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In December 2012, a 20-year-old student was gang-raped on a Delhi bus, suffering such savage internal injuries that she died two weeks later. Afterwards, Indians united in grief and anger to decry a lack of safety for women in public places — forcing the government to toughen its rape laws. 

This year, India has once again been shaken by a heinous rape — this time of an eight-year-old girl from a semi-nomadic tribe of shepherds in the northern Jammu region. Police say she was drugged and repeatedly raped in a temple for nearly a week and then killed and dumped in a forest. 

The crime has divided a society that is already fracturing along religious and community lines. The girl, Asifa, was Muslim; the seven men accused of her rape and murder are Hindus. 

Police say the assault was intended to intimidate the girl’s community of Bakarwals — or herders — and drive them from the Hindu-dominated area where they graze their animals in winter. Local Hindus have rallied in support of the accused, claiming they are being “framed”. In mid-February, thousands marched in their defence under the banner of the newly formed Hindu Ekta Manch, or Hindu Unity Forum — led by Vijay Singh, a local leader of prime minister Narendra Modi’s ruling Bharatiya Janata party. 

At a subsequent rally, two BJP members of the Jammu and Kashmir state cabinet also denounced the men’s arrests. This month, police trying to register formal charges in the case were barred by Hindu lawyers from entering the courthouse.

The popular support and political patronage for men accused of killing a child to terrorise her community has struck many Indians as almost as appalling as the crime itself. In an open letter to Mr Modi, 49 top retired bureaucrats wrote that the “bestiality and the barbarity” of the crime reflects “the depths of depravity” into which India has sunk. “In post-independence India, this is our darkest hour,” they wrote.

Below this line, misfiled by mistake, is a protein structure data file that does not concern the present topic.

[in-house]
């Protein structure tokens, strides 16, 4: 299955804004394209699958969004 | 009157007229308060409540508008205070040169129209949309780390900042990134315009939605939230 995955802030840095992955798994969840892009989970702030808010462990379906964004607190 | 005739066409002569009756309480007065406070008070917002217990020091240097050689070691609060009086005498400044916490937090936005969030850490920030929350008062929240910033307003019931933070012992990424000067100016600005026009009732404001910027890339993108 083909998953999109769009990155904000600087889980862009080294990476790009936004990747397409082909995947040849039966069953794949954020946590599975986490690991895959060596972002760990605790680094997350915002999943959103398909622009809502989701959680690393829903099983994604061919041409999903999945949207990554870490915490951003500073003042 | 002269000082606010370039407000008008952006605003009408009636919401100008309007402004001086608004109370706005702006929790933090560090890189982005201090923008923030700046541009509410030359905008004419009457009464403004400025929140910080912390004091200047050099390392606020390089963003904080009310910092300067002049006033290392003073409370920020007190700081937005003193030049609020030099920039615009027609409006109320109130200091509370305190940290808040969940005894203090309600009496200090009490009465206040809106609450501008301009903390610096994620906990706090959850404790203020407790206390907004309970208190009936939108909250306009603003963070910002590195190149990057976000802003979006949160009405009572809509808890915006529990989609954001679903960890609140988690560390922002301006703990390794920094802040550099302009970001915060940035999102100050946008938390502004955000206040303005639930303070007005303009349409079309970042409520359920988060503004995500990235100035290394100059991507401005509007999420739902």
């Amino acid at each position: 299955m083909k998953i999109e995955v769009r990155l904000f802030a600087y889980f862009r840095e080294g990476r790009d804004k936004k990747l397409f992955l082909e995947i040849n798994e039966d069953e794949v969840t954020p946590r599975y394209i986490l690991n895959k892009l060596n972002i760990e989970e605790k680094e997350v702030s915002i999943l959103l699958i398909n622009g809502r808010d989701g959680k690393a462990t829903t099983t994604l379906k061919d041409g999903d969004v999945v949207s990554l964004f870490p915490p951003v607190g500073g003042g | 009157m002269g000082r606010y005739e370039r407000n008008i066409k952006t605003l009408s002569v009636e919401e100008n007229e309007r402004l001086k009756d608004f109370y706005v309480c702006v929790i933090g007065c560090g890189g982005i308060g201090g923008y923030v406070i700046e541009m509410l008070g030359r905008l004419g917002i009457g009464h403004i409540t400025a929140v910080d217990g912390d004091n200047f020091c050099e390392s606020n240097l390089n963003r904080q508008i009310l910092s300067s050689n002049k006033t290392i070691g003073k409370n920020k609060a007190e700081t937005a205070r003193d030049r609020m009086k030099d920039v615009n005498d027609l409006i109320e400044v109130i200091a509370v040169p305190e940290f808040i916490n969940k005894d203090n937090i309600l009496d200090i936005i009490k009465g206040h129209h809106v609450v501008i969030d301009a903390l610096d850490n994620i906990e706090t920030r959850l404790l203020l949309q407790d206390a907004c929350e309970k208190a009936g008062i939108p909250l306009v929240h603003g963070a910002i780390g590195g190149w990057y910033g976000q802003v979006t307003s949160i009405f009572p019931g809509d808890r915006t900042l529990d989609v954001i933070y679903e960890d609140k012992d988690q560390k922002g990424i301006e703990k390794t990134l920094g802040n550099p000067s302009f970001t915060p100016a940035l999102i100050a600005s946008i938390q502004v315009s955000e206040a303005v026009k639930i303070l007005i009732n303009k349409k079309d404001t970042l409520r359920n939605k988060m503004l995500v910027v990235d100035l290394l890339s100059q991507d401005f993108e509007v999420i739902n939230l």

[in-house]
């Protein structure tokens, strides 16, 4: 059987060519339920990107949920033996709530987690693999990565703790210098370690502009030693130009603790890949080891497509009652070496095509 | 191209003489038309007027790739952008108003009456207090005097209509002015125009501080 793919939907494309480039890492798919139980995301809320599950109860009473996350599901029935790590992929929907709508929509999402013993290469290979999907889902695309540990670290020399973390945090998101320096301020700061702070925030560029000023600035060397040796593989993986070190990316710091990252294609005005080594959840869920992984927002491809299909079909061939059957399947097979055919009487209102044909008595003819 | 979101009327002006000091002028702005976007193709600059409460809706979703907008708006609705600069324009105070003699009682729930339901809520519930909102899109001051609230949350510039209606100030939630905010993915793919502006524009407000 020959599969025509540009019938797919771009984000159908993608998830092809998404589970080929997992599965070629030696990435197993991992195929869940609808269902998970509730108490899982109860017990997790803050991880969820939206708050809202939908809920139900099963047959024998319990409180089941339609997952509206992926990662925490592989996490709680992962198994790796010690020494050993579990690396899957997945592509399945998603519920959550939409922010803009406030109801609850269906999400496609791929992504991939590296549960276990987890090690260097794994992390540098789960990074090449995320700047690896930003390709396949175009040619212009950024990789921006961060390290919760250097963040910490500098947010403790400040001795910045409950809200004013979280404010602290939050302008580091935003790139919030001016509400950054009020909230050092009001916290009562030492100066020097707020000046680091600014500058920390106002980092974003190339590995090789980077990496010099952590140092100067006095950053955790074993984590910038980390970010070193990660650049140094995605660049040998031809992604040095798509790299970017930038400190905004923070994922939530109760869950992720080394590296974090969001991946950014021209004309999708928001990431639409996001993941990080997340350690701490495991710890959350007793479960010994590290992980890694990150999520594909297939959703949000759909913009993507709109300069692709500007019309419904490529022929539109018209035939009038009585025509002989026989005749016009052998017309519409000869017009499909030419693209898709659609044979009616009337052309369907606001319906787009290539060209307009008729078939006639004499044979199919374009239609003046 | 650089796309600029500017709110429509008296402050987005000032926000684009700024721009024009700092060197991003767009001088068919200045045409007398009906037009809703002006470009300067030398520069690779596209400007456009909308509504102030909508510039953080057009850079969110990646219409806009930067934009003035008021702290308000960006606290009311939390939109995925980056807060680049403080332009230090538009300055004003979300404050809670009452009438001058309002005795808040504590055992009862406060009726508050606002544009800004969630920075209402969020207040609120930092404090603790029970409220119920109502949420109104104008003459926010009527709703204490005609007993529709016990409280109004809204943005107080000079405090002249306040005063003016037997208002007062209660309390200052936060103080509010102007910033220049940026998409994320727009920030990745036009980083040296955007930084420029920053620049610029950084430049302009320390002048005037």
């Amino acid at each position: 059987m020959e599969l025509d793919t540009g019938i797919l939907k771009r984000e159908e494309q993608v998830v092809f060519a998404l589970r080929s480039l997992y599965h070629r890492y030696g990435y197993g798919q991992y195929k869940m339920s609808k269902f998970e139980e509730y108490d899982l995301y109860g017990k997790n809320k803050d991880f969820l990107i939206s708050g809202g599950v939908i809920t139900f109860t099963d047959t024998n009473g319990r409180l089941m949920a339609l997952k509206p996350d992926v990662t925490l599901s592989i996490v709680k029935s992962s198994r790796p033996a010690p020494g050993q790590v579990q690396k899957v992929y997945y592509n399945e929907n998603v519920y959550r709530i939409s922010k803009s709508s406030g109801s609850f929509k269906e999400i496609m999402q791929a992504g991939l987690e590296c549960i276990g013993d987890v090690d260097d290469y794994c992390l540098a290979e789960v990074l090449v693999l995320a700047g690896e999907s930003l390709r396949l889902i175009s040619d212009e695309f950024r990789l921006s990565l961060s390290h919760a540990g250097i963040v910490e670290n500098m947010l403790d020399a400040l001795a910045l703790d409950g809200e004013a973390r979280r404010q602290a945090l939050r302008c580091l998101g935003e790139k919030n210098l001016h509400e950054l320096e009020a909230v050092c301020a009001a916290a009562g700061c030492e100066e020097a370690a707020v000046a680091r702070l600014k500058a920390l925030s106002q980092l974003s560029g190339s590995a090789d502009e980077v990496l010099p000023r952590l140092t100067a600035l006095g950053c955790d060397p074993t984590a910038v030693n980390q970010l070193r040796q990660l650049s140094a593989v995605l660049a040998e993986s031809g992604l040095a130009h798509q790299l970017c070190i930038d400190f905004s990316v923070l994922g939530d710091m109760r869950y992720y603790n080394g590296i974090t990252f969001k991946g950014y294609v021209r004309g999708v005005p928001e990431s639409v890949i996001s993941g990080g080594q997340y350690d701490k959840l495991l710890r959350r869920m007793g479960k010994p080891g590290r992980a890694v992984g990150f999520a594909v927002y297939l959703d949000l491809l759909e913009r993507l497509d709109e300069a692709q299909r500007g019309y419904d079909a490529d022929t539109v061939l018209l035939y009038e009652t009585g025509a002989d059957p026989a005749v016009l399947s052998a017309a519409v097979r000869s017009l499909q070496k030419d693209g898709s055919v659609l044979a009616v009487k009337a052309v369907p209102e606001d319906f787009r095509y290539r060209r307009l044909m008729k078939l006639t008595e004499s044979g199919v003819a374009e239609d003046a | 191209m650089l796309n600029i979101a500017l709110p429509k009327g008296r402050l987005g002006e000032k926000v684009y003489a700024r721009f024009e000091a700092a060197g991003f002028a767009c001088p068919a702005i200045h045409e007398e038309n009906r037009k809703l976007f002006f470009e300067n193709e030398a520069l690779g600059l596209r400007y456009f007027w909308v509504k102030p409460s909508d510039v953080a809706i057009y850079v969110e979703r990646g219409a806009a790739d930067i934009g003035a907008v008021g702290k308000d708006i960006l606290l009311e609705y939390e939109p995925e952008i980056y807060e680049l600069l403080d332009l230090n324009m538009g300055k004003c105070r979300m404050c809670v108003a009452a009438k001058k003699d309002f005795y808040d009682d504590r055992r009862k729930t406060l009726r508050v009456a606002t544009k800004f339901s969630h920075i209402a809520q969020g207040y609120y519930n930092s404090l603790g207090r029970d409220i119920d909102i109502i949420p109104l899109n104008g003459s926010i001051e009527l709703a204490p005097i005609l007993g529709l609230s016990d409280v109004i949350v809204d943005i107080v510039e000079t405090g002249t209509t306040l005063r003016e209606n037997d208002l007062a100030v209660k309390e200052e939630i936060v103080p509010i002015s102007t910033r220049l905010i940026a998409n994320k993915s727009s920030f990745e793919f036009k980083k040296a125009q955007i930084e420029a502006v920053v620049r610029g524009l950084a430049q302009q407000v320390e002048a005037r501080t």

The case is not an isolated one. In the state of Uttar Pradesh — now under a BJP government led by Hindu cleric Yogi Adityanath, a powerful BJP state legislator and his aides were accused of raping a 17-year-old girl last year. The family say police refused to file a complaint, prompting the girl to try to immolate herself outside Mr Adityanath’s residence in early April. 

The matter made headlines this month after the girl’s father was arrested and died in police custody soon afterwards. The Central Bureau of Investigation is acting; the legislator and his brother have been arrested. 

Mr Modi made women’s safety — or the lack of it — a major issue in his bid for national power in 2014, when memories of the Delhi bus rape were still raw. In one stark BJP campaign advertisement, a woman spoke of “living in fear” until her daughter returned from work at night, saying, “you who fail to keep our daughters safe, the public will not forgive you”.

As prime minister, Mr Modi has denounced the practice of sex-selective abortions to ensure sons, launching a campaign called “Save daughters; educate daughters”. He has spoken about female empowerment, most recently in his monthly national radio address, when he called for women to participate more fully in India’s social and economic life. 

But as his first term as prime minister draws to a close — with a series of important state elections and then national polls in 2019, BJP regional leaders and activists have begun stirring communal tension in order to rally Hindu voters. In the southern state of Karnataka, Sanjay Patil, a BJP legislator, was recently caught on camera telling supporters that next month’s state election was “not about roads or water but a battle of Hindus versus Muslims”. 

Fanning the flames of communal enmity is a dangerous game in a region that has a history of men taking out their anger against rival religious or caste groups on women’s bodies — considered the symbolic repository of a community’s “honour”. Amid the outrage over the recent atrocity, Mr Modi has promised “justice” for the victims. But his silence about the proliferation of hate speech in public discourse, often fuelled by his own supporters, bodes badly for the women he once vowed to protect. 

In a climate of growing communal hatred, deepening social divisions and disintegrating law and order, India’s daughters will pay a heavy price.

amy.kazmin@ft.com

Letter in response to this column:

Indian politicians must send out tough message on rape cases / From Professor Lyla Mehta and others

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